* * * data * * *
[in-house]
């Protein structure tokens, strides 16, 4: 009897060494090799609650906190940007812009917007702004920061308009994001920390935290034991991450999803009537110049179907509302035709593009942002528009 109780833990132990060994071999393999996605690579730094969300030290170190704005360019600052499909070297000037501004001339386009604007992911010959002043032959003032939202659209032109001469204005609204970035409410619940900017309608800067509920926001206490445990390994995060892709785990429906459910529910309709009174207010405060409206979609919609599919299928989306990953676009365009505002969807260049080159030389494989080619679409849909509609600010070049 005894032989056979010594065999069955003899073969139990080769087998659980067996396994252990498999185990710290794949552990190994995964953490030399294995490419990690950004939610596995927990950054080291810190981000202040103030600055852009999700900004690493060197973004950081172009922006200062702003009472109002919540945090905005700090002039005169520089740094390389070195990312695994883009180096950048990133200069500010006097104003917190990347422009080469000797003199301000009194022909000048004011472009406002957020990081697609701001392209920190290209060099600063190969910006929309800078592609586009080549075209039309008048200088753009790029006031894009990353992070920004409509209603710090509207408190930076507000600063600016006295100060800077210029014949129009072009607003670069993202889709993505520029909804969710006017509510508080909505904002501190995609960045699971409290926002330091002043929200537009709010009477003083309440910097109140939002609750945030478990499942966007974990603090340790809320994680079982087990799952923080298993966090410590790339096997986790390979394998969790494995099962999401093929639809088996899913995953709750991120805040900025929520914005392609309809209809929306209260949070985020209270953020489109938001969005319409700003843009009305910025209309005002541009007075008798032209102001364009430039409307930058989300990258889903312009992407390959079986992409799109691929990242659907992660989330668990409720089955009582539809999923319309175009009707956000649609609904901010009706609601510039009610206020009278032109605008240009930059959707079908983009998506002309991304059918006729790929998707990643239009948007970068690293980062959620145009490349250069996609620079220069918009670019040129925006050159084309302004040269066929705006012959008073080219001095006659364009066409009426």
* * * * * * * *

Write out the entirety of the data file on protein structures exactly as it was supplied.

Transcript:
[in-house]
């Protein structure tokens, strides 16, 4: 009897060494090799609650906190940007812009917007702004920061308009994001920390935290034991991450999803009537110049179907509302035709593009942002528009 109780833990132990060994071999393999996605690579730094969300030290170190704005360019600052499909070297000037501004001339386009604007992911010959002043032959003032939202659209032109001469204005609204970035409410619940900017309608800067509920926001206490445990390994995060892709785990429906459910529910309709009174207010405060409206979609919609599919299928989306990953676009365009505002969807260049080159030389494989080619679409849909509609600010070049 005894032989056979010594065999069955003899073969139990080769087998659980067996396994252990498999185990710290794949552990190994995964953490030399294995490419990690950004939610596995927990950054080291810190981000202040103030600055852009999700900004690493060197973004950081172009922006200062702003009472109002919540945090905005700090002039005169520089740094390389070195990312695994883009180096950048990133200069500010006097104003917190990347422009080469000797003199301000009194022909000048004011472009406002957020990081697609701001392209920190290209060099600063190969910006929309800078592609586009080549075209039309008048200088753009790029006031894009990353992070920004409509209603710090509207408190930076507000600063600016006295100060800077210029014949129009072009607003670069993202889709993505520029909804969710006017509510508080909505904002501190995609960045699971409290926002330091002043929200537009709010009477003083309440910097109140939002609750945030478990499942966007974990603090340790809320994680079982087990799952923080298993966090410590790339096997986790390979394998969790494995099962999401093929639809088996899913995953709750991120805040900025929520914005392609309809209809929306209260949070985020209270953020489109938001969005319409700003843009009305910025209309005002541009007075008798032209102001364009430039409307930058989300990258889903312009992407390959079986992409799109691929990242659907992660989330668990409720089955009582539809999923319309175009009707956000649609609904901010009706609601510039009610206020009278032109605008240009930059959707079908983009998506002309991304059918006729790929998707990643239009948007970068690293980062959620145009490349250069996609620079220069918009670019040129925006050159084309302004040269066929705006012959008073080219001095006659364009066409009426």